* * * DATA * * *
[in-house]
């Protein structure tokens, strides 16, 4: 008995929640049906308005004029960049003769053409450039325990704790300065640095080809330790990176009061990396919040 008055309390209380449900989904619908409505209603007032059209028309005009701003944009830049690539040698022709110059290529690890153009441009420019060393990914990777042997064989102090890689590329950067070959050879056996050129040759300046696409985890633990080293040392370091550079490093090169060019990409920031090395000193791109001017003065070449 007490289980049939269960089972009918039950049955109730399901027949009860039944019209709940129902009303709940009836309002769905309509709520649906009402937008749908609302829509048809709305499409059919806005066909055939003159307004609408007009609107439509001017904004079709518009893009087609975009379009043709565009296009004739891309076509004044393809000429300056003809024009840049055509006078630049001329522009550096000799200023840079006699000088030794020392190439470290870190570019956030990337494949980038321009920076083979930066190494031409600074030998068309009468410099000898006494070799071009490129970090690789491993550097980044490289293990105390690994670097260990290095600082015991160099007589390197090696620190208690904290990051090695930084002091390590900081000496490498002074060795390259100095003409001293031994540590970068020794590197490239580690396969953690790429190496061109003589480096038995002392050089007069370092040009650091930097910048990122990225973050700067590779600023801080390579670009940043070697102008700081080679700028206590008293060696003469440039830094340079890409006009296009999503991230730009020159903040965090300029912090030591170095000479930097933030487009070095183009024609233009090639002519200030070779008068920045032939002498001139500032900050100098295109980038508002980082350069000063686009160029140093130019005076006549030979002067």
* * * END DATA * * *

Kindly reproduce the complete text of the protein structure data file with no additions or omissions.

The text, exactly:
[in-house]
């Protein structure tokens, strides 16, 4: 008995929640049906308005004029960049003769053409450039325990704790300065640095080809330790990176009061990396919040 008055309390209380449900989904619908409505209603007032059209028309005009701003944009830049690539040698022709110059290529690890153009441009420019060393990914990777042997064989102090890689590329950067070959050879056996050129040759300046696409985890633990080293040392370091550079490093090169060019990409920031090395000193791109001017003065070449 007490289980049939269960089972009918039950049955109730399901027949009860039944019209709940129902009303709940009836309002769905309509709520649906009402937008749908609302829509048809709305499409059919806005066909055939003159307004609408007009609107439509001017904004079709518009893009087609975009379009043709565009296009004739891309076509004044393809000429300056003809024009840049055509006078630049001329522009550096000799200023840079006699000088030794020392190439470290870190570019956030990337494949980038321009920076083979930066190494031409600074030998068309009468410099000898006494070799071009490129970090690789491993550097980044490289293990105390690994670097260990290095600082015991160099007589390197090696620190208690904290990051090695930084002091390590900081000496490498002074060795390259100095003409001293031994540590970068020794590197490239580690396969953690790429190496061109003589480096038995002392050089007069370092040009650091930097910048990122990225973050700067590779600023801080390579670009940043070697102008700081080679700028206590008293060696003469440039830094340079890409006009296009999503991230730009020159903040965090300029912090030591170095000479930097933030487009070095183009024609233009090639002519200030070779008068920045032939002498001139500032900050100098295109980038508002980082350069000063686009160029140093130019005076006549030979002067």